Of its notable attributes, construction for Phase 2 of the Expo Line is the first transit project in recent memory with a Project Labor Agreement (PLA) and Construction Careers Policy, mandated by the Expo Board.

[pullquote_right] “In short, this is an opportunity for taxpayers to benefit from their own tax dollars,” said Supervisor Mark Ridley-Thomas.[/pullquote_right]The Construction Careers Policy and the PLA ensure that at least 30% of total construction hours are from residents who live within five miles of Phases 1 and 2 of the project and within L.A. County zip codes where unemployment is high. In addition, this provision sets aside job opportunities for disadvantaged workers, such as those who are homeless, are high school drop-outs or who have criminal records.

“It is vitally important that our transportation developments dovetail with economic development as much as possible, and this transit project will not only improve the quality of life for thousands of commuters, it will also provide the community with much needed jobs,” said Supervisor Ridley-Thomas. “In short, this is an opportunity for taxpayers to benefit from their own tax dollars.”

In mid-March Supervisor Mark Ridley-Thomas and City Councilman Herb Wesson championed the implementation of a Project Labor Agreement and Construction Careers Policy for Phase 2 of the Expo Line. The hiring provisions will serve to ensure local residents have access to the thousands of jobs created by the $1.5 billion Expo line rail project.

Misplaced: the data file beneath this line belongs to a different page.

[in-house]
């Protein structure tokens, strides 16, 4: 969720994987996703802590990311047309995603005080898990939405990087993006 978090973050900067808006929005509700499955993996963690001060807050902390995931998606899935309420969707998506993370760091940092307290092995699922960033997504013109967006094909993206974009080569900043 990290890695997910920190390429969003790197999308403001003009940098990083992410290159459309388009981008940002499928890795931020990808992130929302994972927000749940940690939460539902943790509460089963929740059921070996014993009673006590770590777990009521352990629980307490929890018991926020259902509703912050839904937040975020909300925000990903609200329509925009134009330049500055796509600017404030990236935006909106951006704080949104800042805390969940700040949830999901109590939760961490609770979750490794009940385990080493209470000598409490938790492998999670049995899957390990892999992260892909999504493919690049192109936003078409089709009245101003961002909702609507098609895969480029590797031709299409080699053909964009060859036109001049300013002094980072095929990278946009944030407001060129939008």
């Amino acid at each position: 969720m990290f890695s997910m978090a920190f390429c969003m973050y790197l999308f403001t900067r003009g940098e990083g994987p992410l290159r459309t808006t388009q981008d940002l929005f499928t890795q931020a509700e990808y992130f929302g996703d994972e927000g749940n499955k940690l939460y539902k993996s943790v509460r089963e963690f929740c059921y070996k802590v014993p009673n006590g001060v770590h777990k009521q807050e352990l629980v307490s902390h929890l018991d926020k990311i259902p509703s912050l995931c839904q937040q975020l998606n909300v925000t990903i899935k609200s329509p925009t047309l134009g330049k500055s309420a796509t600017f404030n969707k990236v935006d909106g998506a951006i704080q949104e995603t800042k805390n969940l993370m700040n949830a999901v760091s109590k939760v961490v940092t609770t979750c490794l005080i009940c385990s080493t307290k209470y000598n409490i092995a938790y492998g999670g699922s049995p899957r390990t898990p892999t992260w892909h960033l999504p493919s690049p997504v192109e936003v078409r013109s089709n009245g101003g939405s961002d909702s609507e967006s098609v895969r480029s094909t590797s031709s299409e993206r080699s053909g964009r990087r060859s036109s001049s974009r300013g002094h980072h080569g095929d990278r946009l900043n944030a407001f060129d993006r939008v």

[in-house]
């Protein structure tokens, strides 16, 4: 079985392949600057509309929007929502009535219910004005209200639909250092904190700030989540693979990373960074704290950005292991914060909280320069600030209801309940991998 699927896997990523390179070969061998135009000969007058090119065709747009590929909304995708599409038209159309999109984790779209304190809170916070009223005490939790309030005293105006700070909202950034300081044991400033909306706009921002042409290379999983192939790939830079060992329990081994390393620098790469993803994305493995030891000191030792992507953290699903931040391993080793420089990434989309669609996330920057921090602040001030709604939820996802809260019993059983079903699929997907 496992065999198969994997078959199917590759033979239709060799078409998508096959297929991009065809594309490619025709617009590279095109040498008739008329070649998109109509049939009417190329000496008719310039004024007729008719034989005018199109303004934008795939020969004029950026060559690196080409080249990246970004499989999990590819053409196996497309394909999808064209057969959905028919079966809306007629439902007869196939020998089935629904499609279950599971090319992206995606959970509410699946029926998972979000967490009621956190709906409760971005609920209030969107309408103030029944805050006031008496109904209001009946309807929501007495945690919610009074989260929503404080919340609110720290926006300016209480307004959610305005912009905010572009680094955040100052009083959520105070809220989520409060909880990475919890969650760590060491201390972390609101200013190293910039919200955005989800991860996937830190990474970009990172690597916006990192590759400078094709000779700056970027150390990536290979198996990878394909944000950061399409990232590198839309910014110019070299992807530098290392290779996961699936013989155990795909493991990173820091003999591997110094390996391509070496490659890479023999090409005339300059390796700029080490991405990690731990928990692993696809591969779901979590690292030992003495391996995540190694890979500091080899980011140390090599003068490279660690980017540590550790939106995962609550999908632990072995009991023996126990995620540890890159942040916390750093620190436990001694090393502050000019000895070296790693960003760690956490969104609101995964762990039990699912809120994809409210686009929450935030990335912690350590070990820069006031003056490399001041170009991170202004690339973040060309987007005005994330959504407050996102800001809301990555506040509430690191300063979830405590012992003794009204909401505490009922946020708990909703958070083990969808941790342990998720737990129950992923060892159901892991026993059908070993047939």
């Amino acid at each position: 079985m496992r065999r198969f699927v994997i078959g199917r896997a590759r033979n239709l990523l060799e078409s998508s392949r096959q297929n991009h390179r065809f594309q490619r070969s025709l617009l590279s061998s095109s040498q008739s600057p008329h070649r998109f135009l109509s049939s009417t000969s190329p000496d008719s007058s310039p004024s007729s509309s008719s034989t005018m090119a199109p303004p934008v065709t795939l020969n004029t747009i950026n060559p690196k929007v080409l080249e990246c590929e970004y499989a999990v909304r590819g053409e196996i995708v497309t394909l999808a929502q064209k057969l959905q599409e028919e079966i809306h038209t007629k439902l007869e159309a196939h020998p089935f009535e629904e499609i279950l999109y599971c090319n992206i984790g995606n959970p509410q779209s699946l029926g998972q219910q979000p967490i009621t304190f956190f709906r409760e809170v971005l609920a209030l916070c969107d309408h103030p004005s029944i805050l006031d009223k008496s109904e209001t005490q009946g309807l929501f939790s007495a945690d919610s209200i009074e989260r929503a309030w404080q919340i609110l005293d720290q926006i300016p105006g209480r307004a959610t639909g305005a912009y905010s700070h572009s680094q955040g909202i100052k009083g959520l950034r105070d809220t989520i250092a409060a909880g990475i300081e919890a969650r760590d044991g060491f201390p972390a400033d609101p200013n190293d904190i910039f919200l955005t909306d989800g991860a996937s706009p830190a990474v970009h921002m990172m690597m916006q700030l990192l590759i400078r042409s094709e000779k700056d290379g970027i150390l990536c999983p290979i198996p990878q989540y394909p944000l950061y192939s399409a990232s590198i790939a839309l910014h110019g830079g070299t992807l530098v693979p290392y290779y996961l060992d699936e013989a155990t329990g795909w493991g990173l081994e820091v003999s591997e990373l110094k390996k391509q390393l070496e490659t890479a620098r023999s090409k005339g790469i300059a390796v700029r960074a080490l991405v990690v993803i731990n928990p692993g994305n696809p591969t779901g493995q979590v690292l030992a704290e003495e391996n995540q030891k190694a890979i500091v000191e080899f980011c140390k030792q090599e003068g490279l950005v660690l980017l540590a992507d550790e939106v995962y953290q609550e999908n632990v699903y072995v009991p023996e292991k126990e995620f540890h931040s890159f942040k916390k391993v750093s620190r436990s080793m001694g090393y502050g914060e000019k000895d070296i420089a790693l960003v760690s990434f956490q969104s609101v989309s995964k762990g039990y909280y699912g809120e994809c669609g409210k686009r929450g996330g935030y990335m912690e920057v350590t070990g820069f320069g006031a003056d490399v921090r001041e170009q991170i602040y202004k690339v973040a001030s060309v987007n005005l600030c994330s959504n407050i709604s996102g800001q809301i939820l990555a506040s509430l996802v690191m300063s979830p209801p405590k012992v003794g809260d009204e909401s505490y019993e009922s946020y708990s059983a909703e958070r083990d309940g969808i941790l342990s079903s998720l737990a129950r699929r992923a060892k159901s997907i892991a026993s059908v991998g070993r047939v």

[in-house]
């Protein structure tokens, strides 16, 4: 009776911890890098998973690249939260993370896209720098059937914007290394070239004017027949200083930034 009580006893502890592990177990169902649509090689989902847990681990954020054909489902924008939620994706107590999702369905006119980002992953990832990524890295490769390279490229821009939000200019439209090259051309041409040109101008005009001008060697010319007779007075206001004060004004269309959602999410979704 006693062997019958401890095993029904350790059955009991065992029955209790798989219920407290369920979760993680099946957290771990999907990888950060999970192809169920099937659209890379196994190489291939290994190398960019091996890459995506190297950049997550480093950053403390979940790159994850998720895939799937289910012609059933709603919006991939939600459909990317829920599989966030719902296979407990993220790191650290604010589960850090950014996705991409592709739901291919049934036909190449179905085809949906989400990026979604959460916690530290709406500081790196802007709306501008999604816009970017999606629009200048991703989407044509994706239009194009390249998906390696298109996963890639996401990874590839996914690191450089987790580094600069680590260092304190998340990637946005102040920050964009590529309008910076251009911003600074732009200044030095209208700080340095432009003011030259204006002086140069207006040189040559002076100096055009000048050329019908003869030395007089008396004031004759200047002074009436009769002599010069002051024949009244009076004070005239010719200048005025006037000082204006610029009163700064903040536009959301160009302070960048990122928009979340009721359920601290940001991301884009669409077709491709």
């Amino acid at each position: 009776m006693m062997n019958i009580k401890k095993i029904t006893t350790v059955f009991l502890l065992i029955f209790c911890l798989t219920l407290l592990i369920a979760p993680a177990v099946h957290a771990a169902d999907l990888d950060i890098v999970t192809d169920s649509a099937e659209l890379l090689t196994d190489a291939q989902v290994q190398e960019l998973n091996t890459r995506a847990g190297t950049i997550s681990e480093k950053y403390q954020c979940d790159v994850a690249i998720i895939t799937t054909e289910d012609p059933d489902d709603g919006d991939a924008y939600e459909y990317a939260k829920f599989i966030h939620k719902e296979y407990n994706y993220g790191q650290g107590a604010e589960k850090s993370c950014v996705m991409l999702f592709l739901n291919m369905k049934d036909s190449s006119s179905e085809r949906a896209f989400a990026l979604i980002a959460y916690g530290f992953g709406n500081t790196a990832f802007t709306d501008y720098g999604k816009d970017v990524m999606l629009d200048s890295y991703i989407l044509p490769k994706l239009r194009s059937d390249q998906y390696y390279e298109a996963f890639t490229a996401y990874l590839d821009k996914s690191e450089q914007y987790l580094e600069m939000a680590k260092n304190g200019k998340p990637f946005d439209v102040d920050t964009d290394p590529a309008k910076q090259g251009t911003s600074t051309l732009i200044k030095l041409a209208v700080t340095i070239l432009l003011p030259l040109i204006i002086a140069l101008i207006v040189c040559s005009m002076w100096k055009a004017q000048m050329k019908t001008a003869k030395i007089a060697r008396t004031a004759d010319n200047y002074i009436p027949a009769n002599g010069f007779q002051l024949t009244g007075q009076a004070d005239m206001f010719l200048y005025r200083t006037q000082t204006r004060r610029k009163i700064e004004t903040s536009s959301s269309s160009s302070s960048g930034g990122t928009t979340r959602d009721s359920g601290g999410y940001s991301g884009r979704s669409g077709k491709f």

Thousands attend job fair in search of work

More than 5,000 job seekers headed down to the job fair at the Crenshaw Christian Center in South Los Angeles in search of work. The job fair hosted by members of the Congressional Black Caucus, was the last stop on the “For the People Jobs Initiative” ending the five city tour that included stops in Cleveland, Ohio; Detroit, Michigan; Miami, Florida; and Atlanta, Georgia.

All day, attendees flocked to the various booths to speak to over 150 employers from various industries such as Technology, Transportation, Education, Government, Entertainment, Non-Profit, Retail, Health, Finance, and Construction.  Among the employers was Skanska/Rados who was recently awarded a $542 million contract by the Exposition Construction Authority for phase 2 of the Expo Corridor light rail.  Clark Construction who was recently awarded a $151 million design-build contract by the Board of Supervisors to renovate the County’s historic Hall of Justice also hosted a booth accepting resumes from job-seekers.

Hawthorne resident Cheryl Maniece noted, “There are too many people out of work.  I’m not understanding why that is.  This is an affluent nation.”

As part of the requirement for participating employers in the job fair, each employer had to have jobs openings readily available.  The crowd of attendees came to the job fair professionally dressed, ready to network, and with resumes in hand.  Job seeker, Micheaux Fortson, captured the sentiment of the day.  “America is in need.  All generations, ages, races, everyone here needs a job.  I definitely need one.”